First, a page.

Biases in artificial intelligence and machine learning programs are well established and are very similar to how we see the world today.
Researchers from North Carolina State University and Pennsylvania State University propose a change for artificial intelligence (AI) developers by incorporating the concept of “feminist thinking design” according to the article “Algorithmic Equity in Recruitment of Underrepresented IT Job Candidates.” The research proposes that while building new AI programs, this way equity can be improved, particularly in the development of software used in recruitment processes.
“There are countless stories about the ways bias manifests itself in artificial intelligence, and there are many pieces of thinking about what contributes to this bias,” Fay Payton, professor of information systems/technology on the faculty at the University of North Carolina, said in a news release.
For researchers at these universities, the goal is to propose guidelines that can help develop viable solutions to eliminate bias in algorithms against women, African Americans, and Latinos who are part of the workforce in information technology companies.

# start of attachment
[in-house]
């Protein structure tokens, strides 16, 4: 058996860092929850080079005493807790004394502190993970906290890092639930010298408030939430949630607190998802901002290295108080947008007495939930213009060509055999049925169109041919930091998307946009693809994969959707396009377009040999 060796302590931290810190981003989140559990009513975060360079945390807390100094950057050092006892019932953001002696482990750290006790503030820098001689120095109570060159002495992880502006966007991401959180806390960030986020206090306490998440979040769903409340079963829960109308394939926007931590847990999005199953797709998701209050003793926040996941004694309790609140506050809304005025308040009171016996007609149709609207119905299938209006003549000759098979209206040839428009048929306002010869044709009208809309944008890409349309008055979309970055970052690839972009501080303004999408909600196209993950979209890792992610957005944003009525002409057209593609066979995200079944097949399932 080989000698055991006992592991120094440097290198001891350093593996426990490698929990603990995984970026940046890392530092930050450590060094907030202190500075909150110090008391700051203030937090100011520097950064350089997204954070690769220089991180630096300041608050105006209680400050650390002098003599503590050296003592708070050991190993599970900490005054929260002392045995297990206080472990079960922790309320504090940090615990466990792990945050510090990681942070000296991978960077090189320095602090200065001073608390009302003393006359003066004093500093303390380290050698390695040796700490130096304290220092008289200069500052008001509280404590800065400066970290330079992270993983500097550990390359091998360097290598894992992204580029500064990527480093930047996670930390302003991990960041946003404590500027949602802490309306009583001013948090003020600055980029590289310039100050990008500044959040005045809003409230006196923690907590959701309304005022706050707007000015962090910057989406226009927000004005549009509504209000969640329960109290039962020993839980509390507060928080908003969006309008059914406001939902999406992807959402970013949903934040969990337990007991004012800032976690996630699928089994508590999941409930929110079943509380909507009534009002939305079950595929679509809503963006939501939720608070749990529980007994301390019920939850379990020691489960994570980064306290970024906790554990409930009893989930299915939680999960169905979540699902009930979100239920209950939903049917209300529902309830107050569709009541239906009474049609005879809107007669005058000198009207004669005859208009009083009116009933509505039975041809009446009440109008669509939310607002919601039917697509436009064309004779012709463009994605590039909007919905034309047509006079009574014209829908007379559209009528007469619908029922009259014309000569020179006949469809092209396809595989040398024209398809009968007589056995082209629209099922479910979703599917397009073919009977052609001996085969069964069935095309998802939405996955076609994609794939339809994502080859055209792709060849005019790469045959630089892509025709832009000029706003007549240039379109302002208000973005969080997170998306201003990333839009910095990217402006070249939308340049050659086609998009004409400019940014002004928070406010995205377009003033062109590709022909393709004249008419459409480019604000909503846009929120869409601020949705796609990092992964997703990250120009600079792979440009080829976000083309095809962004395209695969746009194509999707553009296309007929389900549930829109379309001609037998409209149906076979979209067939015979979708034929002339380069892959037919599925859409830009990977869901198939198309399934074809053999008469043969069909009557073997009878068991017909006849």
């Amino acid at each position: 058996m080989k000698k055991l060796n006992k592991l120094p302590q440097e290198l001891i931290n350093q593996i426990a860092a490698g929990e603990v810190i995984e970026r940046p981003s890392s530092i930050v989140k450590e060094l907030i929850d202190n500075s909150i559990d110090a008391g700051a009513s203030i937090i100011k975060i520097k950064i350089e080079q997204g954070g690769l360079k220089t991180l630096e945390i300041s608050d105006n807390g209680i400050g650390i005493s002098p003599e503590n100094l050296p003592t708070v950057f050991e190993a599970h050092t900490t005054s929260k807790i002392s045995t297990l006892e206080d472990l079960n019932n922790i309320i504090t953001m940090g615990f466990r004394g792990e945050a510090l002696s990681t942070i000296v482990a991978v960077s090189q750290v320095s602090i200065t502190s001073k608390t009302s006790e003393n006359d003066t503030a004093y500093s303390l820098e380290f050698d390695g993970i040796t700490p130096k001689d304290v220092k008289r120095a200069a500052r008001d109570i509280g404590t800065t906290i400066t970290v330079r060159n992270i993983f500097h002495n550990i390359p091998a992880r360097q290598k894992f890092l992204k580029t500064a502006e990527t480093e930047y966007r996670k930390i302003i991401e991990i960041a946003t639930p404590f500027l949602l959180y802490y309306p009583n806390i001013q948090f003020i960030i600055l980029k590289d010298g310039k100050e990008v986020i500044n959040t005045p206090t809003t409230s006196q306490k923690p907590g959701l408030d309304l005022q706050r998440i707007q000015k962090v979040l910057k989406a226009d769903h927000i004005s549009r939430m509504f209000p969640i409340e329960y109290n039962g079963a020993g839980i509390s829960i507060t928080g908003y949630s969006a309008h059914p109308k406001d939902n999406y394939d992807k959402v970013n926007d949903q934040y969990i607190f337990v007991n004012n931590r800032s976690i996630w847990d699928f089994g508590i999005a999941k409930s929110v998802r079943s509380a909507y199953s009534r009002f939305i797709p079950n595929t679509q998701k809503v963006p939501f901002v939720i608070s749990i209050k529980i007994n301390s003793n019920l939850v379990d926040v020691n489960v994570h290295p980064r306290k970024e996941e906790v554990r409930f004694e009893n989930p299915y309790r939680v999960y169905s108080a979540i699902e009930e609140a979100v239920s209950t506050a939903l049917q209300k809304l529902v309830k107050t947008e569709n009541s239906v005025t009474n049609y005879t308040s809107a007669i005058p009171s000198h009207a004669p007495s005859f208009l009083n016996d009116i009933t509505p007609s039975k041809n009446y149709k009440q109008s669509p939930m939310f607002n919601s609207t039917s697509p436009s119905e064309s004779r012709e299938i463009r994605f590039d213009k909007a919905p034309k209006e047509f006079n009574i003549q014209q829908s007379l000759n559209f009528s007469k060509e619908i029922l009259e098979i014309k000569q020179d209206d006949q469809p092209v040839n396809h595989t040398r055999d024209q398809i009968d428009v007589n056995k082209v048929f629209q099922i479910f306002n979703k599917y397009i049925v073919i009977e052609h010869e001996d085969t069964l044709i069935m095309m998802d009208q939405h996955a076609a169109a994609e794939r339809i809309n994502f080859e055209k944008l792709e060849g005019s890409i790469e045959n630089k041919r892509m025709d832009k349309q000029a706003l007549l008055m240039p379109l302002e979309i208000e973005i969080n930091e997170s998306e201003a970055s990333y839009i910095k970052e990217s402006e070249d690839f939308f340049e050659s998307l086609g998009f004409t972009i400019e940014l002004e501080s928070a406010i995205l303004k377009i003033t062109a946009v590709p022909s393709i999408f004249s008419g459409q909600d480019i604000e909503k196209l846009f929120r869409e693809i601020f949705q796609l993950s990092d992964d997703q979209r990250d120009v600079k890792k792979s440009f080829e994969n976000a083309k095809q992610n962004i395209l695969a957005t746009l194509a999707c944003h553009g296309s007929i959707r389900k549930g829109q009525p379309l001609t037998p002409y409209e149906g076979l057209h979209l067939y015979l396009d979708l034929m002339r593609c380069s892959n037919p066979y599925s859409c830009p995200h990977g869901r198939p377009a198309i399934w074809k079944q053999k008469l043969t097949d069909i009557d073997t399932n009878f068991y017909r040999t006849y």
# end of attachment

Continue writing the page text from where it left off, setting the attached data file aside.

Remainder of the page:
“Too many existing hiring algorithms de facto incorporate identity markers that exclude qualified candidates based on gender, race, ethnicity, age, etc.,” says Payton, who is the lead co-author of the research. “We are simply looking for equity: that candidates can participate in the recruitment process on an equal basis.
Payton and her collaborators argue that a feminist design approach to thinking could serve as a valuable framework for developing software that significantly reduces algorithmic bias. In this context, applying this thinking would mean incorporating the idea of equity into the design of the algorithm itself.
“The effects of algorithmic bias are compounded by the historical under-representation of women and African-American and Latino software engineers who bring new ideas to equitable design approaches based on their life experiences,” says Lynette Yarger, associate professor of information science and technology at Penn State.